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Cite this (FITBIR Informatics System, RRID:SCR_006856)

URL: https://fitbir.nih.gov/

Resource Type: Resource, topical portal, database, standard specification, narrative resource, service resource, portal, storage service resource, data repository, data or information resource

An extensible, scalable informatics platform for TBI relevant data and for all data types (text, numeric, image, time series, etc.). This informatics system was developed to share data across the entire TBI research field and to facilitate collaboration between laboratories and interconnectivity between informatics platforms. FITBIR implements the interagency Common Data Elements for TBI research and provides tools and resources to extend the data dictionary. It has also established a two-tiered submission strategy to ensure high quality and to provide maximum benefit to investigators. Qualified researchers can request access to data stored in FITBIR and/or data stored at federated repositories.

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    FlyBase

Cite this (FlyBase, RRID:SCR_006549)

URL: http://flybase.org/

Resource Type: Resource, topical portal, organism-related portal, analysis service resource, database, data analysis service, service resource, portal, production service resource, storage service resource, data repository, data or information resource

Database of Drosophila genetic and genomic information with information about stock collections and fly genetic tools. Gene Ontology (GO) terms are used to describe three attributes of wild-type gene products: their molecular function, the biological processes in which they play a role, and their subcellular location. Additionally, FlyBase accepts data submissions. FlyBase can be searched for genes, alleles, aberrations and other genetic objects, phenotypes, sequences, stocks, images and movies, controlled terms, and Drosophila researchers using the tools available from the "Tools" drop-down menu in the Navigation bar.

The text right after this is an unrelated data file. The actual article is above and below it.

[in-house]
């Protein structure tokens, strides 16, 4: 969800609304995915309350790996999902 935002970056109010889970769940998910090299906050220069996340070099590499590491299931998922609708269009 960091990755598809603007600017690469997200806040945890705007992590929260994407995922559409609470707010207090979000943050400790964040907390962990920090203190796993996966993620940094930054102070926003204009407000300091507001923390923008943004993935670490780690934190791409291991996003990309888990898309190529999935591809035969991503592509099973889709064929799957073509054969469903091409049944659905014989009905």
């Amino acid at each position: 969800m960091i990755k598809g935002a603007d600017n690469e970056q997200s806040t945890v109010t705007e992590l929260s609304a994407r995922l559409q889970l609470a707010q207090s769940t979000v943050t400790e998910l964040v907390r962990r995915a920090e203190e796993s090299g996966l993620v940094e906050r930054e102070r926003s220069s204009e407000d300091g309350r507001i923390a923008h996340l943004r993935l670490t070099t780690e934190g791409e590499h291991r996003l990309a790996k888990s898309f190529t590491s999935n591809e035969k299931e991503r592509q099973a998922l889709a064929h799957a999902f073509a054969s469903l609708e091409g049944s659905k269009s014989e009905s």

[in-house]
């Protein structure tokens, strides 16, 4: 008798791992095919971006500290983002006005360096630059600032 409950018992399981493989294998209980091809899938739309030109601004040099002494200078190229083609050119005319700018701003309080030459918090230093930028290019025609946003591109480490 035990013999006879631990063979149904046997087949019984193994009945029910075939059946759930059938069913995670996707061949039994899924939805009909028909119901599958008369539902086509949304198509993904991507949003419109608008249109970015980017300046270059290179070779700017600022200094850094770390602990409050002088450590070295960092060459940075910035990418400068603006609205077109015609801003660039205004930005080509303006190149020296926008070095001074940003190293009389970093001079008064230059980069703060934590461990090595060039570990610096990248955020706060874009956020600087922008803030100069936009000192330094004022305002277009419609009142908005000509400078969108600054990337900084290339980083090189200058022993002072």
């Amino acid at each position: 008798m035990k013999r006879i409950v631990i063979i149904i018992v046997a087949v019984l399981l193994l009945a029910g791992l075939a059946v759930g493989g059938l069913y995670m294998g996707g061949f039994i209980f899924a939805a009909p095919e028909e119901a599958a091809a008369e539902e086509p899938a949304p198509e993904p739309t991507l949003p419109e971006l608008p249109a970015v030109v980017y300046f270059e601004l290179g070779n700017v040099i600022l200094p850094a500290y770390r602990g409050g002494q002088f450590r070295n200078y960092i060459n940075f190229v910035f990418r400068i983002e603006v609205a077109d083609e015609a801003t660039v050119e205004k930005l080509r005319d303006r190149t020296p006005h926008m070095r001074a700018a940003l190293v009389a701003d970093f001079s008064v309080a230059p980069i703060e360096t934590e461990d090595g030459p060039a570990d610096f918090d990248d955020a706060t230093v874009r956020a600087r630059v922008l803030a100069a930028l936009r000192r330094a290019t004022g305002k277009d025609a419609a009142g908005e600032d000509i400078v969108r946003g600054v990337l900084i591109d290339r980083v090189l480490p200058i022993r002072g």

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Cite this (GeneNetwork, RRID:SCR_002388)

URL: http://www.genenetwork.org/

Resource Type: Resource, service resource, data or information resource, data repository, storage service resource, database

A group of linked data sets and tools used to study complex networks of genes, molecules, and higher order gene function and phenotypes. It combines more than 25 years of legacy data generated by hundreds of scientists together with sequence data (SNPs) and massive transcriptome data sets (expression genetic or eQTL data sets). The quantitative trait locus (QTL) mapping module that is built into GN is optimized for fast on-line analysis of traits that are controlled by combinations of gene variants and environmental factors. GeneNetwork can be used to study humans, mice (BXD, AXB, LXS, etc.), rats (HXB), Drosophila, and plant species (barley and Arabidopsis). Most of these population data sets are linked with dense genetic maps (genotypes) that can be used to locate the genetic modifiers that cause differences in expression and phenotypes, including disease susceptibility. Users are welcome to enter their own private data directly into GeneNetwork to exploit the full range of analytic tools and to map modulators in a powerful environment. This combination of data and fast analytic functions enable users to study relations between sequence variants, molecular networks, and function. What can be done with GeneNetwork? * QTL Mapping: ** Interval Mapping ** Simple interval mapping ** Composite interval mapping ** Pair-scan * Correlation Analysis ** Correlation Matrix / Principal Components Analysis ** QTL Heatmaps ** Compare Correlates ** Network Graph * Systems Genetics and Complex Trait Analysis Source code is available and is written in Python, C, and JavaScript. The QTL Reaper module of GeneNetwork that is used by several mapping modules of GeneNetwork is also available.